I'm Destinee and this is where I share my life, my work, and my heart. As a multi-passionate creative, you'll find a little bit of everything I love here: my photography, my writing, and my advocacy for mental health and social justice. I may not be for everyone, but I hope that you'll feel welcomed, encouraged, and inspired from this online space.
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Today is World Suicide Prevention Day. I’m here to remind you that the people experiencing suicidal thoughts are probably the ones you least expect. If we want to change that, we need to have an honest conversation about suicide and mental health.
There are many things we need to do to prevent suicide. But, one important way to help prevent it is: we need to recognize and normalize the nuance of suicidality. Many times, people that have suicidal thoughts, function seemingly fine day-to-day. They seem happy, may even be successful, or look like they have it all together. They might tell jokes or be the life of the party. Their daily routine may be so solid that their instagram followers envy it. They might get up in the morning, take their dog for a walk, eat breakfast, take their kids to school, go to and excel in their work, socialize with their co-workers, meet up with their friends, and go home to a happy family. They may seem completely “normal” to the outside world.
The truth is, having suicidal thoughts can look so different for so many people. And it almost always goes undetected from those closest to them. How many more times do we need to be completely shocked by the loss of someone close to us, in our community, or even a celebrity we look up to, to realize this is a problem we as a collective society have a moral obligation to do something about?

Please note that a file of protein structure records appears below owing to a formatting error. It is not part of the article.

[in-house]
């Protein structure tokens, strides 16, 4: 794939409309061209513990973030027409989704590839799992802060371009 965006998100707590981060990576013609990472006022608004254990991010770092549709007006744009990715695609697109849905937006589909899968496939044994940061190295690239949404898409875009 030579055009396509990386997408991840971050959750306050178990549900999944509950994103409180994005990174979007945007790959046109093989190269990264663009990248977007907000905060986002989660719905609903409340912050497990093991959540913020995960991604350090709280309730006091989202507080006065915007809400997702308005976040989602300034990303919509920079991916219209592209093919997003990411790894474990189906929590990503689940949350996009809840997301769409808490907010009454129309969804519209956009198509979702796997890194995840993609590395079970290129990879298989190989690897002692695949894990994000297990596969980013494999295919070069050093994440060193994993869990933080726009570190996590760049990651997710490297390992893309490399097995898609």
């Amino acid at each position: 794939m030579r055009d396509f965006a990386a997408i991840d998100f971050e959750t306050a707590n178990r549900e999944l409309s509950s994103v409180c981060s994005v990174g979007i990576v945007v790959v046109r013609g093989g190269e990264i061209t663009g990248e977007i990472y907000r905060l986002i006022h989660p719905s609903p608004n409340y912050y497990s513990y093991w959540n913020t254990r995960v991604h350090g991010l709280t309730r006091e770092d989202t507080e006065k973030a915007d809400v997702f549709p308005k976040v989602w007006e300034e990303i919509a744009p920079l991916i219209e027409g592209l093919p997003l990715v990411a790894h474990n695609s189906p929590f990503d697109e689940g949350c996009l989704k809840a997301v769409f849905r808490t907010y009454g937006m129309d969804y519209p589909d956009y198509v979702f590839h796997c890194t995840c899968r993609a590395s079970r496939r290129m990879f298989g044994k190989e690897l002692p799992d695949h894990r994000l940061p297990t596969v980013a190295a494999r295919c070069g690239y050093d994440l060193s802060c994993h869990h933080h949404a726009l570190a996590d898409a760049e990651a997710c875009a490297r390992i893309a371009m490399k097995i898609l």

Often times, that person seemingly had a “great life” from their perfectly curated instagram. The world is completely shocked to find out they were battling such an insidious internal struggle all alone. If we want to actually make a difference, we have to do more than just “check on our friends” or “be kind“. Of course those things are important too. But, we desperately need to have honest, real conversations about how we are really feeling. We need to dismantle the stigma of vulnerability and honest dialogue around mental health. Many of us are masters at masking the hard days for fear of being labeled a “chronic complainer” or “negative nancy”. Those labels will leave us feeling even more rejection and loneliness than we already felt.
Suicidal thoughts thrive in isolation. They thrive in “the hustle”. They thrive in unrealistic expectations set on us that we seem to fall short of time and time again. Suicide thrives in a “good vibes only” culture, and to prevent it, we need to dismantle that toxic positivity and normalize the nuance. Toxic positivity never saved anyone from taking their own life. You know what did save them? People coming together to give them the help and support that they needed to feel better.
So I want to challenge you to have those conversations with people you care about, and even the people you don’t. We are all going through a collective trauma and long term isolation during this pandemic, and it’s even more difficult for those with mental illnesses like depression and anxiety to be okay. Remember that it’s okay to not be okay, but it’s not okay to do it alone.
If you are struggling with suicidal thoughts, I want to urge you to reach out to someone you trust. Here are some resources that can help: